In law, nonacquiescence is the intentional failure by one branch of the government to comply with the decision of another to some degree. It tends to arise only in governments that feature a strong separation of powers, such as in the United States, and is much rarer in governments where such powers are partly or wholly fused. In the context of lawsuits, executive nonacquiescence in judicial decisions can lead to bizarre Kafkaesque situations where parties discover to their chagrin that their legal victory over the government is an empty one.[citation needed][neutrality is disputed] Nonacquiescence can also possibly lead to a constitutional crisis, given certain critical situations and decisions.

In the United States, certain federal agencies are notorious[neutrality is disputed] for practicing nonacquiescence (essentially, ignoring court decisions that go against them and refusing to accept their validity as binding precedent).[1][2][3] The Social Security Administration and the Internal Revenue Service are particularly well known for such conduct.[4] Although executive nonacquiescence has been heavily criticized by the federal courts,[5] as well as the American Bar Association,[6] the U.S. Congress has not yet been able to pass a bill formally prohibiting or punishing such behavior.[neutrality is disputed]

The U.S. Internal Revenue Service (IRS) uses the term nonacquiescence in its actions on decision to indicate that the IRS disagrees with a court ruling and will not follow its precedent nationwide.[7] This does not necessarily mean that the IRS will refuse to follow the ruling of the court on that particular case; rather it means that the IRS will not apply the ruling to other cases. In some cases of nonacquiesence, the IRS may follow the decision's precedent within the jurisdiction of the case in question, but not apply it in other jurisdictions.[7]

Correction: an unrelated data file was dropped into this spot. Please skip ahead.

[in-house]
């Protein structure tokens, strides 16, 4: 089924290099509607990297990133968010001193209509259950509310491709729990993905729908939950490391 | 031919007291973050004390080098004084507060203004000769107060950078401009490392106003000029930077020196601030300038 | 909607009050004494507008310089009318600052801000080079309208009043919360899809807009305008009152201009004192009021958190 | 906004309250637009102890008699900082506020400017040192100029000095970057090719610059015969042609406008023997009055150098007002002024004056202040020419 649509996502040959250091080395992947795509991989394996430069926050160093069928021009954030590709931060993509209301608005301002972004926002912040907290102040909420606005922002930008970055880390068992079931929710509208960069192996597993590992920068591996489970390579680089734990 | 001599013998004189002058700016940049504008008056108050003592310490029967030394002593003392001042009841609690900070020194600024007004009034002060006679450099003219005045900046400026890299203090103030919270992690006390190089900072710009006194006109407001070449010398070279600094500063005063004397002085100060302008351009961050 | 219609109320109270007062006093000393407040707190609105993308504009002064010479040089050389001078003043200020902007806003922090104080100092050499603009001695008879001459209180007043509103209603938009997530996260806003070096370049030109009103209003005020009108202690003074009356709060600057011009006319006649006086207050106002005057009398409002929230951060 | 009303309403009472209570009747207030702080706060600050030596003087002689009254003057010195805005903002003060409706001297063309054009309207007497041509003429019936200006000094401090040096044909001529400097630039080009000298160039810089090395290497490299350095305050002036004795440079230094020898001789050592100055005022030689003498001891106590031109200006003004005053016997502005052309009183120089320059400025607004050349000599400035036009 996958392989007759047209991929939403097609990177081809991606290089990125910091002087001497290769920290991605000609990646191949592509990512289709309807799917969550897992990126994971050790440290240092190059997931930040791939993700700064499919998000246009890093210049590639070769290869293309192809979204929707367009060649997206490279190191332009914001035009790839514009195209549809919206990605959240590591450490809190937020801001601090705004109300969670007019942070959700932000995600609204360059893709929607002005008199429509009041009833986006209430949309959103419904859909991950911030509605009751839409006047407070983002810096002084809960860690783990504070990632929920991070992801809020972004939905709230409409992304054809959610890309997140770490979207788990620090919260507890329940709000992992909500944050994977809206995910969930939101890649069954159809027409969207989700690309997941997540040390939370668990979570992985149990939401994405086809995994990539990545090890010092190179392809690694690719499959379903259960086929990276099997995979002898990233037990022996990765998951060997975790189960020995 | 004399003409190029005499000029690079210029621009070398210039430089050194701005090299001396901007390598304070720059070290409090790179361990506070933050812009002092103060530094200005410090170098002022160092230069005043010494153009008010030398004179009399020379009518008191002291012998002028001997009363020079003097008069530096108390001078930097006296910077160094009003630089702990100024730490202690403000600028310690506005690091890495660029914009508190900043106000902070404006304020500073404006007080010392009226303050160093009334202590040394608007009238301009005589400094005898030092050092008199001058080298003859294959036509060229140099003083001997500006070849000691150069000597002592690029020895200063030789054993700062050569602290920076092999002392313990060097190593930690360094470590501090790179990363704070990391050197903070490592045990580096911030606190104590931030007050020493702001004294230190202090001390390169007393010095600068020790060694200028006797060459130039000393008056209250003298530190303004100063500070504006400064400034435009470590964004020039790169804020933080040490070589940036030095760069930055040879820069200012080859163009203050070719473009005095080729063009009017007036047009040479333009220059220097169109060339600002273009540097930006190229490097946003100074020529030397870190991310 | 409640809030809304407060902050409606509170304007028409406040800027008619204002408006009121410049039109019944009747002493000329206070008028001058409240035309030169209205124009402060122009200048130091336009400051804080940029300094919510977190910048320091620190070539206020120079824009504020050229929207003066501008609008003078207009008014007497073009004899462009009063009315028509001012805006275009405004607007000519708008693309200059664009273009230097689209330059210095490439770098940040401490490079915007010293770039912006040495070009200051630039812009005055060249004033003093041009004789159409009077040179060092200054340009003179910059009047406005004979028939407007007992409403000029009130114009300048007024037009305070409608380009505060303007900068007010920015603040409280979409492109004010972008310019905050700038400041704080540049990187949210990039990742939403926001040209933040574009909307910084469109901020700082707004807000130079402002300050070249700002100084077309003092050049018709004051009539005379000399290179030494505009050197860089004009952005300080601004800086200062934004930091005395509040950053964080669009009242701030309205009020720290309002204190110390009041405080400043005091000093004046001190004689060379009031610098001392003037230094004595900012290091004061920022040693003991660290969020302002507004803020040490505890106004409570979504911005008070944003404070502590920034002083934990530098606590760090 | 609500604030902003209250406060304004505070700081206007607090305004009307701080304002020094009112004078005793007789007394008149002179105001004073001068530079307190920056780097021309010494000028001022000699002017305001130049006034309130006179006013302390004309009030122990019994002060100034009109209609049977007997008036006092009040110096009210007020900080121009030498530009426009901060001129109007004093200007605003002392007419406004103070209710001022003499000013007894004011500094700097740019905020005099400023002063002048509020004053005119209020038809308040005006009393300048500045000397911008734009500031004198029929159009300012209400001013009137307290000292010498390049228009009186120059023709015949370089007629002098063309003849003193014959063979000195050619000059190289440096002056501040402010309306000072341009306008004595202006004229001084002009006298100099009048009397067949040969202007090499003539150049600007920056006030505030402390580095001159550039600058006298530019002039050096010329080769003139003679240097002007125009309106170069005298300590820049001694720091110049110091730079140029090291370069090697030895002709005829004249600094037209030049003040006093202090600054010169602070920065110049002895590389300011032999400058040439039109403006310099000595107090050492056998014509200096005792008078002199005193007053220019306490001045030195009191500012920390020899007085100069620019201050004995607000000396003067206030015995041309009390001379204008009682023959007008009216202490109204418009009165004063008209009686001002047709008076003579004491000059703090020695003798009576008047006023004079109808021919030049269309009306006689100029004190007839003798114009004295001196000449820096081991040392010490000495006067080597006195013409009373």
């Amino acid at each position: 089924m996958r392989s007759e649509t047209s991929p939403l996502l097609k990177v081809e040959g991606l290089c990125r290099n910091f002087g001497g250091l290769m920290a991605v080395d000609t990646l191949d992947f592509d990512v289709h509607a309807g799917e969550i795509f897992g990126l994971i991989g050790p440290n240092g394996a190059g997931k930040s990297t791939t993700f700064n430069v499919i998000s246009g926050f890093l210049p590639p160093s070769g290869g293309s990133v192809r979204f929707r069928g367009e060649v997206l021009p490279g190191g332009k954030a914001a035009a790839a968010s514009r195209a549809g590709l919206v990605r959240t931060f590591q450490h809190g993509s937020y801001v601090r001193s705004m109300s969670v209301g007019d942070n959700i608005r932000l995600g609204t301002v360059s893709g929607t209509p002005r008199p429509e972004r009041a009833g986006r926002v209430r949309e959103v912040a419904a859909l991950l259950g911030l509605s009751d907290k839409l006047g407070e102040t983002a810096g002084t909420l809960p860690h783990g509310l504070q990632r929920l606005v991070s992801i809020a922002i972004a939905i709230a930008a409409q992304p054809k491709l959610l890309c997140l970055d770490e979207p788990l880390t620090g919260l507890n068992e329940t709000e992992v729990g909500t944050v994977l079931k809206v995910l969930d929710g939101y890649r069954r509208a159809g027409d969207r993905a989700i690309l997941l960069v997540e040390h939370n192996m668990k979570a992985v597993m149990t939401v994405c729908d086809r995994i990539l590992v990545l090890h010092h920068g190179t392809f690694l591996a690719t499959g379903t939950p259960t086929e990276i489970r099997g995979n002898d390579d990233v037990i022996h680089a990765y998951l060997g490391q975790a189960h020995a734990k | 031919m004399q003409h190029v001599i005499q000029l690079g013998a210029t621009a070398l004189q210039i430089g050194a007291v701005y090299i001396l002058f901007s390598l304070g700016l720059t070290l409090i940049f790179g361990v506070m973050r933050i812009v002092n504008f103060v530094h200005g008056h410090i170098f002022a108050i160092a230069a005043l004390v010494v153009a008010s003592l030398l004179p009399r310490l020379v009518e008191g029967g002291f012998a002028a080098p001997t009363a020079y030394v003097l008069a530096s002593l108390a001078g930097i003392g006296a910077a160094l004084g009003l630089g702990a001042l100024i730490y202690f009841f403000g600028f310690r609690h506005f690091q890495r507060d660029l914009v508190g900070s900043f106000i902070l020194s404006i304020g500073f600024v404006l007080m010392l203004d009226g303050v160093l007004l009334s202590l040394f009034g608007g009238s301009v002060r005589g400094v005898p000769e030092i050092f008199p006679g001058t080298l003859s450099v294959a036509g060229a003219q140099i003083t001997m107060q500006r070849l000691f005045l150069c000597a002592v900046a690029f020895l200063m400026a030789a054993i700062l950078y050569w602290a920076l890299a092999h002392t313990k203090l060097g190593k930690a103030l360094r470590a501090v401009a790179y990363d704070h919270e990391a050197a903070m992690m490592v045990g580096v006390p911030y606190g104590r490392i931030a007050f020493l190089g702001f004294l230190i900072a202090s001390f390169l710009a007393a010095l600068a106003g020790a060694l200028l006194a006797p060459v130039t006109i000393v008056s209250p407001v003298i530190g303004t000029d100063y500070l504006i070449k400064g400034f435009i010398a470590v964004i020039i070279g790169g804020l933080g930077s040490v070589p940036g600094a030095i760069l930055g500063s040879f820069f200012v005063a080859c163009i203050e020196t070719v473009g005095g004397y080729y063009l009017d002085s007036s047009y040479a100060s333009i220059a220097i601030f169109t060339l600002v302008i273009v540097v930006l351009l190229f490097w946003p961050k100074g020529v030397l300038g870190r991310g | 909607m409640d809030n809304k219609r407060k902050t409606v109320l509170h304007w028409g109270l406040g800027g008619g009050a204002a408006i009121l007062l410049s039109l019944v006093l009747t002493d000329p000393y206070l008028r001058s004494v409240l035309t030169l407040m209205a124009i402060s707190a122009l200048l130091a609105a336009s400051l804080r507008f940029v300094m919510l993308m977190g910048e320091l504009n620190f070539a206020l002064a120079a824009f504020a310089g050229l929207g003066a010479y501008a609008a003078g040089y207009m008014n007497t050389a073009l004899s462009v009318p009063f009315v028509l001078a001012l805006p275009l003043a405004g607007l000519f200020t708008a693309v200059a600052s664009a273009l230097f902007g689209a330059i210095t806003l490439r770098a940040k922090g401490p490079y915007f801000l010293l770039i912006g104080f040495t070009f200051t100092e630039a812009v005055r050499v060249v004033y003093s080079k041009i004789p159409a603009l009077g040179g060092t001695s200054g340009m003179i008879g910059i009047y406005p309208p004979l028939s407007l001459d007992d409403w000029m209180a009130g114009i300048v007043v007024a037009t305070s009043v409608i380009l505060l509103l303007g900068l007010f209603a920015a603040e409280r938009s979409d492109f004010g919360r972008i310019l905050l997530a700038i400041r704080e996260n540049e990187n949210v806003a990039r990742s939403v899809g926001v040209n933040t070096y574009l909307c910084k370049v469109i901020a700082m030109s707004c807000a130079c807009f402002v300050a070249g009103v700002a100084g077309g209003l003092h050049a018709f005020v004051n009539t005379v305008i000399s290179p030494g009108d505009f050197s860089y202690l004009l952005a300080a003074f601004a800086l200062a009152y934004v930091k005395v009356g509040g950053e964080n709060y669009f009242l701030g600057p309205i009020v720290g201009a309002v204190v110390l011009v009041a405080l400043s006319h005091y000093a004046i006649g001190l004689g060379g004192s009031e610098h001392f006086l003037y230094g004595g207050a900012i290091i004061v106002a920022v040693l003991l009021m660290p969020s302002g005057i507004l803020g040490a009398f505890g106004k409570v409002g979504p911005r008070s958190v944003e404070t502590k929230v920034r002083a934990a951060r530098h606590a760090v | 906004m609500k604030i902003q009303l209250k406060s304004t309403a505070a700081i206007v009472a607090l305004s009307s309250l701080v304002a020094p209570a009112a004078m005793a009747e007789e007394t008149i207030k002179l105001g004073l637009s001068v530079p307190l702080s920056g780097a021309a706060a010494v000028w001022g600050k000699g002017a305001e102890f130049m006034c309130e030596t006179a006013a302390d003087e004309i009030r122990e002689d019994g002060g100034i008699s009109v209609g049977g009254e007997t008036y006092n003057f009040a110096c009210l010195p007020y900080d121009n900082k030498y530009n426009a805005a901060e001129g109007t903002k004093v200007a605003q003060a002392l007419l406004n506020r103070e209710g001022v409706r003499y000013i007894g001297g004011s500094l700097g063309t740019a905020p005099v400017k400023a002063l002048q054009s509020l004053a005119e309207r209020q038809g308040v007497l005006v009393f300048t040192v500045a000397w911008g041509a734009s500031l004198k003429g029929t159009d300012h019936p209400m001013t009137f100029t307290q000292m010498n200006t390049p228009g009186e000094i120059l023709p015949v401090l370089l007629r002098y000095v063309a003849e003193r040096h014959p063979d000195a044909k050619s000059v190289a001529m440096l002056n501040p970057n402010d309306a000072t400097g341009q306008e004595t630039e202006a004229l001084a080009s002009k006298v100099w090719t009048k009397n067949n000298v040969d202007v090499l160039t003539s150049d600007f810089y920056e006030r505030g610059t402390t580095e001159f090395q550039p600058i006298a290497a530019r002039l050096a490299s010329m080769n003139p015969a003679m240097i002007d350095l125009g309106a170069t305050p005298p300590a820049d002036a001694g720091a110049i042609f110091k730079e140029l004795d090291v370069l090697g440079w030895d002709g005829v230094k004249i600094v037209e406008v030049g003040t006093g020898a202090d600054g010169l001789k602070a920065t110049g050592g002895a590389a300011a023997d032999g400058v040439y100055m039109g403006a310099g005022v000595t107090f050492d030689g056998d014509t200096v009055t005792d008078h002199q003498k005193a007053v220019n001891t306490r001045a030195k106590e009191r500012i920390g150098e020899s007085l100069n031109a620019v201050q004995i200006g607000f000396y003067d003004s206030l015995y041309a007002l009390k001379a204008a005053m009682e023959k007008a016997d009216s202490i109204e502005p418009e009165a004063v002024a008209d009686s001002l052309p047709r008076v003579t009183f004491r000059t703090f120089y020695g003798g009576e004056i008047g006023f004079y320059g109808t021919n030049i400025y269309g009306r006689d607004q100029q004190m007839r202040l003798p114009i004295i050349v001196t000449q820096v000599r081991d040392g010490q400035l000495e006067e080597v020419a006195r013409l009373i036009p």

1. ^ Gregory C. Sisk, Litigation with the Federal Government (Philadelphia: American Law Institute, 2006), 418-425.
  2. ^ Robert J. Hume, How Courts Impact Federal Administrative Behavior (New York: Routledge, 2009), 92-106.
  3. ^ Canon, Bradley C. (2004). "Studying bureaucratic implementation of judicial policies in the United States: conceptual and methodological approaches". In Hertogh, Marc; Halliday, Simon (eds.). Judicial Review and Bureaucratic Impact. Cambridge University Press. pp. 76–100. doi:10.1017/CBO9780511493782.004. ISBN 978-0-511-49378-2.
  4. ^ The SSA publishes Acquiescence Rulings and the IRS publishes Actions on Decisions, in which they state whether they will obey a particular court decision or not.
  5. ^ See, e.g., Hutchison v. Chater, 99 F.3d 286, 287-88 (8th Cir. 1996); Johnson v. U.S. Railroad Retirement Board, 969 F.2d 1082 (D.C. Cir. 1992); Allegheny General Hospital v. NLRB, 608 F.2d 965 (3d Cir. 1979); and Lopez v. Heckler, 713 F.2d 1432 (9th Cir.), rev'd on other grounds sub nomine Heckler v. Lopez, 463 U.S. 1328 (1983).
  6. ^ Rhonda McMillion, "A Little Compliance Can't Hurt," ABA Journal, August 1997, 96.
  7. ^ a b "Internal Revenue Manual,". Internal Revenue Service, U.S. Dept of Treasury. Retrieved 1 January 2016.

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